“Caroline mostly keeps her thoughts to herself in polite society, making everyone aware of her opinions purely through knowing looks, however when she is in private with her family she lets fly with contempt and vitriol! Playing someone so manipulative and antagonistic is hard work, but always wonderfully rewarding,” says Jackson.

Madalein has undoubtedly made name for herself in the theatre, but she’s no stranger to the big screen. In 2013 she took on a critical role in the family dramedy film “Wiener Dog Nationals,” which won the Audience Award and the Honors Award at the Newport Beach Film Festival in addition to being nominated for four Young Artist Awards.

Wiener Dog Nationals
Poster for Wiener Dog Nationals

Directed by Kevan Peterson (“Wiener Dog Internationals,” “The Super Holidays”), “Wiener Dog Nationals” follows a family who adopts a dachshund from a shelter and enters her into the nation’s most prestigious wiener dog race, Wienerschnitzel’s “Wiener Dog Nationals.” New to the world of wiener dog races, the family is met with a series of challenges caused by the leading wiener dog champion’s owner Ms. Merryweather and her assistant (played by Jackson), who take unscrupulous measures in order to ensure their dachshund remains the champion. Embodying her character’s cold nature and looking ever-fierce on screen, Madalein Jackson nails the mark as Ms. Merryweather’s assistant in the film.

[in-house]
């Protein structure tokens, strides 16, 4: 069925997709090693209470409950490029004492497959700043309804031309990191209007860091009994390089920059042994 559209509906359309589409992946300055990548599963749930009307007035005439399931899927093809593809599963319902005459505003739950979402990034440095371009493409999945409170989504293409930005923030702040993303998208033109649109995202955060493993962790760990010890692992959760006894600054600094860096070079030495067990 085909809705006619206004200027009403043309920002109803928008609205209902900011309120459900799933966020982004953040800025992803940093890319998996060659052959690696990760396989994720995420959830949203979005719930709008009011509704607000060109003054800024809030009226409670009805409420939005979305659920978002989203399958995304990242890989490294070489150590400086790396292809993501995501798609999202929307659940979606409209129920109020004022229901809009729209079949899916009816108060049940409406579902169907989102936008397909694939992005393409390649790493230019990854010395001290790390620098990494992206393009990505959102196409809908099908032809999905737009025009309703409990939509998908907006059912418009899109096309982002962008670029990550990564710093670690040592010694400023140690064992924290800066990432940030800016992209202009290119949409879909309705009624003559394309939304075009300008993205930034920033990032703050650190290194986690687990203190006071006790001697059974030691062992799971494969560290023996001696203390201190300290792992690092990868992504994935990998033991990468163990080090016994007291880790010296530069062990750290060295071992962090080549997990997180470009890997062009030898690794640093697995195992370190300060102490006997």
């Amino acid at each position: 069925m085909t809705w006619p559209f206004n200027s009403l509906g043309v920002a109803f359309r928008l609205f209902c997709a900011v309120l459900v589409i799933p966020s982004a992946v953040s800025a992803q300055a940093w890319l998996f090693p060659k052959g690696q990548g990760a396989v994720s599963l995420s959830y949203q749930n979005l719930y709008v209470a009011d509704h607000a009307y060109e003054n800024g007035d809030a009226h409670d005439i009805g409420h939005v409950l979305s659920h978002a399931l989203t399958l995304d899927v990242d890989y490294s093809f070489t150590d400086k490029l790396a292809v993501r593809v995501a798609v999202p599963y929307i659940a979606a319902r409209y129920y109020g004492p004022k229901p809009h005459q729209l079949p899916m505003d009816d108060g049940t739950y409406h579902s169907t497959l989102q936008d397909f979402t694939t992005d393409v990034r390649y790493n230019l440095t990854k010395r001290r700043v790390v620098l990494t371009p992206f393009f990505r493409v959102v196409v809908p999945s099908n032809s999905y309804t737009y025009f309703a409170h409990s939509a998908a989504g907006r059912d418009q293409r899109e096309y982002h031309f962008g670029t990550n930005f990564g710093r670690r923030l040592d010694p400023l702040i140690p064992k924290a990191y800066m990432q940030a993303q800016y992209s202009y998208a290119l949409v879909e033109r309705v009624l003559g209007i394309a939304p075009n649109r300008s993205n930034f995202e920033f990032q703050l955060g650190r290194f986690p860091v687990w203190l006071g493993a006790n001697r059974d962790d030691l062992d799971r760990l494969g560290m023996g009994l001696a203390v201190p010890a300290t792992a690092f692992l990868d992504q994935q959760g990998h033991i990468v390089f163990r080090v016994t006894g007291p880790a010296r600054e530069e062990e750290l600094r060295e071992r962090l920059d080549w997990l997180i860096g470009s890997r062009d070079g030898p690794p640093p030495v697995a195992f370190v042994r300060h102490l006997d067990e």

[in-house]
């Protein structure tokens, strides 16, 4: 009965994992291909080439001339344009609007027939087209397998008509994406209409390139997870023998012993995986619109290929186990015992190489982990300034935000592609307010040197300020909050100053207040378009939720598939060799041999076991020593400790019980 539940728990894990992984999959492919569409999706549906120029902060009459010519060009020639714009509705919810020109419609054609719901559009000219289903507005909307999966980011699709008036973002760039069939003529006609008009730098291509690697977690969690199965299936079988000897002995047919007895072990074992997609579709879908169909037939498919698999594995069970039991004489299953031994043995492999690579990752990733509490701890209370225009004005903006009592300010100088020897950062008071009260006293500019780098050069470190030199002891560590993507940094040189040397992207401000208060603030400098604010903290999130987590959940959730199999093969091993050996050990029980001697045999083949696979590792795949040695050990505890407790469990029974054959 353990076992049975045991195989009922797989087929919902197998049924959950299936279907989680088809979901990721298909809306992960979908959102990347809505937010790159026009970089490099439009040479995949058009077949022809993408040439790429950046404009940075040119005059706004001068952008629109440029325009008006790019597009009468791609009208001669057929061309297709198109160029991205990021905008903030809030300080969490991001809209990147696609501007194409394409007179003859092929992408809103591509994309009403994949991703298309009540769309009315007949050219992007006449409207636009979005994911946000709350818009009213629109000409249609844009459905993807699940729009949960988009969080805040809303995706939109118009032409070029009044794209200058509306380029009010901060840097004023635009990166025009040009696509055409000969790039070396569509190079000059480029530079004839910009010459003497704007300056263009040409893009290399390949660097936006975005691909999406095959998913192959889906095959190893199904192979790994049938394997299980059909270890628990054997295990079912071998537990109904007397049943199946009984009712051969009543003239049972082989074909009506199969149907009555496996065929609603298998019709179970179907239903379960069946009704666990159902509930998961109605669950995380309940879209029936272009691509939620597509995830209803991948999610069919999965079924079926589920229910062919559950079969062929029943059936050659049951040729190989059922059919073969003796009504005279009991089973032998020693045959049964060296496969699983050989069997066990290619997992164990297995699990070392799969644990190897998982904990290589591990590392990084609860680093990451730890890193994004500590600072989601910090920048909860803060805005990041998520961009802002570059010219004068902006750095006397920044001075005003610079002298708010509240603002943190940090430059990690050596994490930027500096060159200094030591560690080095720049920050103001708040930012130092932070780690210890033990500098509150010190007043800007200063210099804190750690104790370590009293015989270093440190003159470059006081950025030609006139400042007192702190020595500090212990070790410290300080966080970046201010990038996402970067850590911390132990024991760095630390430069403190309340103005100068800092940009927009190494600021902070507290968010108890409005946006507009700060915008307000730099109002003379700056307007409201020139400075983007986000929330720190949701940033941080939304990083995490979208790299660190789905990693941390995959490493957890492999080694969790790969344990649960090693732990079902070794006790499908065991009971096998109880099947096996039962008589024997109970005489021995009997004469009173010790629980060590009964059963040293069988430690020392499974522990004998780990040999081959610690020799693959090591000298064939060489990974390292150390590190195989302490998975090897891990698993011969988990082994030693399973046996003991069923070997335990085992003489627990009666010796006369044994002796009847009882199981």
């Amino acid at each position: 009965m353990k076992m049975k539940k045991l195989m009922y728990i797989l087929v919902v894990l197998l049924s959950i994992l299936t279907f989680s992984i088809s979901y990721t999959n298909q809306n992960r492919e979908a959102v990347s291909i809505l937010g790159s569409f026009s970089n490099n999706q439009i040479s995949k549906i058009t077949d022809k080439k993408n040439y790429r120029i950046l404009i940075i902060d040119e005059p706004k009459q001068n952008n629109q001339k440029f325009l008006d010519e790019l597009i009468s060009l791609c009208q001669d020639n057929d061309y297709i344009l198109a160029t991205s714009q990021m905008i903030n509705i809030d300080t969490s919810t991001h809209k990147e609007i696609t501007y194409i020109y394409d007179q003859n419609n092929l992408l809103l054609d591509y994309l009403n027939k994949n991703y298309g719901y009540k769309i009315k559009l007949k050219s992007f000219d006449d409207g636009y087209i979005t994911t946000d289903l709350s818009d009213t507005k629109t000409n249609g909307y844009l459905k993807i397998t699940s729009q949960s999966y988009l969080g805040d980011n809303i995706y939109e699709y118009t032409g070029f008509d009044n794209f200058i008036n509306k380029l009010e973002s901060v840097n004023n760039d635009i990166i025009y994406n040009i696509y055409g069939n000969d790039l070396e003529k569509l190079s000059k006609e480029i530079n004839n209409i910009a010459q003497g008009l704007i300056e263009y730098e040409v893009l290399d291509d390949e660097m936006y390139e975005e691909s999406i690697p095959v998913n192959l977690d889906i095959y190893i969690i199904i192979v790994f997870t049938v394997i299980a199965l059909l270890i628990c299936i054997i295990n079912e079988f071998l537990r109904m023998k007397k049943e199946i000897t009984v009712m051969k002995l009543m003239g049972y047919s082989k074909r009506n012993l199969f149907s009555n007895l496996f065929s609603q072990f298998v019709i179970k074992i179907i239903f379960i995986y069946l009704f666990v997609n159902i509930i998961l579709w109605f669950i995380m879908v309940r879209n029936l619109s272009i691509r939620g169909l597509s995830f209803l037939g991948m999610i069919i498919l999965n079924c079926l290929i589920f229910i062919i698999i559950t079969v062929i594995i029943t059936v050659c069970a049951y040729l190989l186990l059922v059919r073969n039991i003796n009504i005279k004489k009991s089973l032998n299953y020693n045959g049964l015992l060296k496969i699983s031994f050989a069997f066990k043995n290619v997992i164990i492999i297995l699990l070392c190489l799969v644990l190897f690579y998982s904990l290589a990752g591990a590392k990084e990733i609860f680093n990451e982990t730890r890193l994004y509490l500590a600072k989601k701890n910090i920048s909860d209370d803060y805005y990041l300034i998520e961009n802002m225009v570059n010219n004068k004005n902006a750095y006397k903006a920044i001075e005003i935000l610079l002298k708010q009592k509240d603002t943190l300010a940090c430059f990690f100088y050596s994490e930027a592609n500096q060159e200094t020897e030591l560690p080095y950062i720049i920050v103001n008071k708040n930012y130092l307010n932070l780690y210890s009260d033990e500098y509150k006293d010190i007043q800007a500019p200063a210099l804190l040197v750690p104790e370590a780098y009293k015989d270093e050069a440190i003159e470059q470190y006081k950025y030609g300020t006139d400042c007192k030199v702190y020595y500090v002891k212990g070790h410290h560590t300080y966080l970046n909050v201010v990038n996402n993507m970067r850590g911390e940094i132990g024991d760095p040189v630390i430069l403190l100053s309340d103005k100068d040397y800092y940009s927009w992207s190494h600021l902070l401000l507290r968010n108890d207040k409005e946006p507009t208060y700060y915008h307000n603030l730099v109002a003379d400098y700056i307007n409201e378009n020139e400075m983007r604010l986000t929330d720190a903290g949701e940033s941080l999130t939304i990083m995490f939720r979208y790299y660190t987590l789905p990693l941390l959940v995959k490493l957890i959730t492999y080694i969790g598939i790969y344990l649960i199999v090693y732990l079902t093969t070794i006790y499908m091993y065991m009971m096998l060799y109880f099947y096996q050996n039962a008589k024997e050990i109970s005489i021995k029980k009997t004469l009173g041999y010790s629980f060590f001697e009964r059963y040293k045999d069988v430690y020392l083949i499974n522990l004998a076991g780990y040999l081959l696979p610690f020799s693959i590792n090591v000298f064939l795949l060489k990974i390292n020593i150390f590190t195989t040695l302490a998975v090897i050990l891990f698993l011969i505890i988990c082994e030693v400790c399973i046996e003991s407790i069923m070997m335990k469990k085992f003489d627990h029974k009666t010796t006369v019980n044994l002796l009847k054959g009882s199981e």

Jackson says, “I loved the challenge of playing a villainous character in a family film; there had to be a balance between meanness and humour. The character was torn between supporting Ms. Merryweather and helping with her evil schemes, and struggling with working for such a cruel, mean employer. She knows what they are doing is wrong but feels she has to support her boss or face the consequences.”

Acting alongside award-winning actors Jason London (“Trafficked,” “All Roads Lead Home,” “The Rage: Carrie 2”), Alicia Witt (“Urban Legend,” “Dune,” “Cybill”) and Morgan Fairchild (“Days of Our Lives,” “Freaked,” “Flamingo Road”) Jackson definitely holds her own in the film.

Up next for this diversely talented actress is the film “All Our Yesterdays” from writer and director Emily Price. In the film Madalein Jackson will take on the starring role of Dianna, a successful young woman whose death is ruled a suicide, but she knows she was murdered and she’s out to prove it, even if she has to do it from the other side.   

 

Challis and Cooke: Actors Talk Making ‘Memories’ and Movies